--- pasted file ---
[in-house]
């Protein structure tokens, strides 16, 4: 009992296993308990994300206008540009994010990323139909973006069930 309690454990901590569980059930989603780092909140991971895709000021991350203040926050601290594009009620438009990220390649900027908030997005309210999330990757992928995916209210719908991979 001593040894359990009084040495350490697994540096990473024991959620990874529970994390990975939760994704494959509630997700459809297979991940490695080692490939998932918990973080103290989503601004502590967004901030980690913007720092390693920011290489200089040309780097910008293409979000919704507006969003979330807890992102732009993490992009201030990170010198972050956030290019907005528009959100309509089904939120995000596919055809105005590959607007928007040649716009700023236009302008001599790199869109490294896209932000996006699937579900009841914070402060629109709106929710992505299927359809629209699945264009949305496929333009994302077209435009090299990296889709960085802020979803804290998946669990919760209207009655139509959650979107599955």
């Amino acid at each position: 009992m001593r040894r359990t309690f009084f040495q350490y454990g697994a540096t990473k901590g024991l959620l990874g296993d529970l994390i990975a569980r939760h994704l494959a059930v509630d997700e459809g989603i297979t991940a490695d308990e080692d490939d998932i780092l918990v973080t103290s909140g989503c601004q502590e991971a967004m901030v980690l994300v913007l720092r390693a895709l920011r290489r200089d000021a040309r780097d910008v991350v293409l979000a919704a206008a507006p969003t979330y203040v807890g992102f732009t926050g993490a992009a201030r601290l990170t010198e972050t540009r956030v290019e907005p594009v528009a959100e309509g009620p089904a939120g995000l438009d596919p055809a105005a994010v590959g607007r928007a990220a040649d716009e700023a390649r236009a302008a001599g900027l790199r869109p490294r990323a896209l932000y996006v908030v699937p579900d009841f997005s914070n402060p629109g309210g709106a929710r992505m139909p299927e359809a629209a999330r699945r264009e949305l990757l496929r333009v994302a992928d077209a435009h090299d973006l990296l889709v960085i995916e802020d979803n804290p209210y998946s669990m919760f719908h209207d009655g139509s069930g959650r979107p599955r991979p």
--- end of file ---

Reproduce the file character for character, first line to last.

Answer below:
[in-house]
């Protein structure tokens, strides 16, 4: 009992296993308990994300206008540009994010990323139909973006069930 309690454990901590569980059930989603780092909140991971895709000021991350203040926050601290594009009620438009990220390649900027908030997005309210999330990757992928995916209210719908991979 001593040894359990009084040495350490697994540096990473024991959620990874529970994390990975939760994704494959509630997700459809297979991940490695080692490939998932918990973080103290989503601004502590967004901030980690913007720092390693920011290489200089040309780097910008293409979000919704507006969003979330807890992102732009993490992009201030990170010198972050956030290019907005528009959100309509089904939120995000596919055809105005590959607007928007040649716009700023236009302008001599790199869109490294896209932000996006699937579900009841914070402060629109709106929710992505299927359809629209699945264009949305496929333009994302077209435009090299990296889709960085802020979803804290998946669990919760209207009655139509959650979107599955």
């Amino acid at each position: 009992m001593r040894r359990t309690f009084f040495q350490y454990g697994a540096t990473k901590g024991l959620l990874g296993d529970l994390i990975a569980r939760h994704l494959a059930v509630d997700e459809g989603i297979t991940a490695d308990e080692d490939d998932i780092l918990v973080t103290s909140g989503c601004q502590e991971a967004m901030v980690l994300v913007l720092r390693a895709l920011r290489r200089d000021a040309r780097d910008v991350v293409l979000a919704a206008a507006p969003t979330y203040v807890g992102f732009t926050g993490a992009a201030r601290l990170t010198e972050t540009r956030v290019e907005p594009v528009a959100e309509g009620p089904a939120g995000l438009d596919p055809a105005a994010v590959g607007r928007a990220a040649d716009e700023a390649r236009a302008a001599g900027l790199r869109p490294r990323a896209l932000y996006v908030v699937p579900d009841f997005s914070n402060p629109g309210g709106a929710r992505m139909p299927e359809a629209a999330r699945r264009e949305l990757l496929r333009v994302a992928d077209a435009h090299d973006l990296l889709v960085i995916e802020d979803n804290p209210y998946s669990m919760f719908h209207d009655g139509s069930g959650r979107p599955r991979p």